Preferably, the switch is connected to at least two or more strip or microstrip lines. Since the frequency of the antenna element depends on the length of the strip or microstrip line, the use of plural lines allows the antenna element to be tuned to plural frequencies. Preferably, one throw of the switch is connected to a strip or microstrip line of substantially zero length. A zero length strip or microstrip line can still cause reflection, resulting in a desired impedance which in turn results in a desired frequency of operation. By suitable design, the number of strip or microstrip lines with a length larger than zero can be fewer than the number of frequencies to which the antenna arrangement is tuneable.
The embodied antenna arrangements include a feed connection and a ground connection applied directly to the antenna element, with the switch being connected separately from either of these connections. This has the advantage that the switch causes loss only at the frequency band where the switching takes place. If the switch were to be associated with either the ground connector or the feed connector, all frequency bands of the antenna would suffer from the loss of the switch.
The invention also provides a radiotelephone including an antenna arrangement according to the invention.
Embodiments of the present invention will now be described, by way of example only, with reference to the accompanying drawings, of which:
Referring firstly to
The metallisation formed on the third face 15 constitutes an antenna element 22 in the form of a patch. The patch antenna element 22 is connected to a ground plane (shown in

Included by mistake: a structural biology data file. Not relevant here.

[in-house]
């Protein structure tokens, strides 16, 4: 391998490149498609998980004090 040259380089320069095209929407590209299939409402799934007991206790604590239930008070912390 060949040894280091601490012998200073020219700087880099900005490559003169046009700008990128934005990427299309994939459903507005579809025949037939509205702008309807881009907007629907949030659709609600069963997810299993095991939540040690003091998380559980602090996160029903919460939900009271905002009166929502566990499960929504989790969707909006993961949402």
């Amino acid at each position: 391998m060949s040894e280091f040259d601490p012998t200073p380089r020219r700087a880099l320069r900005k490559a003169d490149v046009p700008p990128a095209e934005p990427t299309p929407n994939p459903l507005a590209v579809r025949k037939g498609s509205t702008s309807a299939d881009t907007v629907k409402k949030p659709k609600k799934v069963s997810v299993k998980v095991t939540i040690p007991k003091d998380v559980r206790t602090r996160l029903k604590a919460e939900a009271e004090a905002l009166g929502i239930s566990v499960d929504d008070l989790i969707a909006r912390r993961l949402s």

On the fourth face 16, metallisation is present for a 3 mm strip 25 of the face which runs lengthwise along the face and which adjoins the patch antenna element 22. This constitutes part of the antenna element, and helps to connect it capacitively to the ground plane.
On the second face 14 of the substrate 12, a feed connector 26 having a width of approximately 2 mm is connected at one end to the patch antenna element 22 and extends perpendicularly along the second face to a feed connection on the printed wire board 10. The feed connector 26 is located approximately 5 mm from the end of the second face 14 which adjoins the first face 13.
Also on the second face 14, a load patch 27 is formed having a length of approximately 19 mm and a width of approximately 3 mm. One end of the load patch 27 is separated from the feed connector 26 by a gap of approximately 3 mm. The load patch 27 is separated from the patch antenna element 22 by a gap of approximately 0.8 mm, and the size of the gap remains constant for the entire length of the load element 27. An end of the load element 27 opposite to the feed connector 26 is separated from the end of the second face 14 by a gap of approximately 0.8 mm. The load element 27 and the feed connector 26 are formed of metalisation layers. The load element 27 is connected to circuitry on the reverse face of the printed wire board 10 by a connector 28.
The distance between the load element 27 and the patch antenna element 22 determines the amount of coupling between the two elements. Although in this embodiment the gap is 0.8 mm wide, it could take any distance between 0.1 mm and 2 mm. The distance between the load element and the feed connector 26 also has an affect on the amount of coupling between the antenna element 22 and the load element, as does the distance between the load element and the metallisation 25 on the fourth face 16.
The substrate 12 can take any suitable form. For example, the substrate 12 need not be a solid rectangular block, but could be comprised of a box formed from PVC walls having a thickness of 0.5 mm. The metallisation of the antenna and load elements etc. could be formed on an inside surface or an outside surface of the box. The dielectric constant of the material used to form the substrate 12 is important, since this has an effect on the dimensions of the antenna element 22 needed for operation at a given frequency.
Referring now to
The switch 33 may take any suitable form. One such suitable switch is the AS 202-321 produced by Skyworks Solutions, Inc of 20 Sylvan Road, Woburn, Mass., USA.
Each of the strip lines 35, 37 and 40 has a different length, and each terminates with a square end. The strip lines 35, 37, 40 may be 50 Ω strip lines. The length of the strip lines 35, 37 and 40 are selected such that they provide the load patch 27 with impedances which give rise to the antenna arrangement 11 having desired frequency characteristics.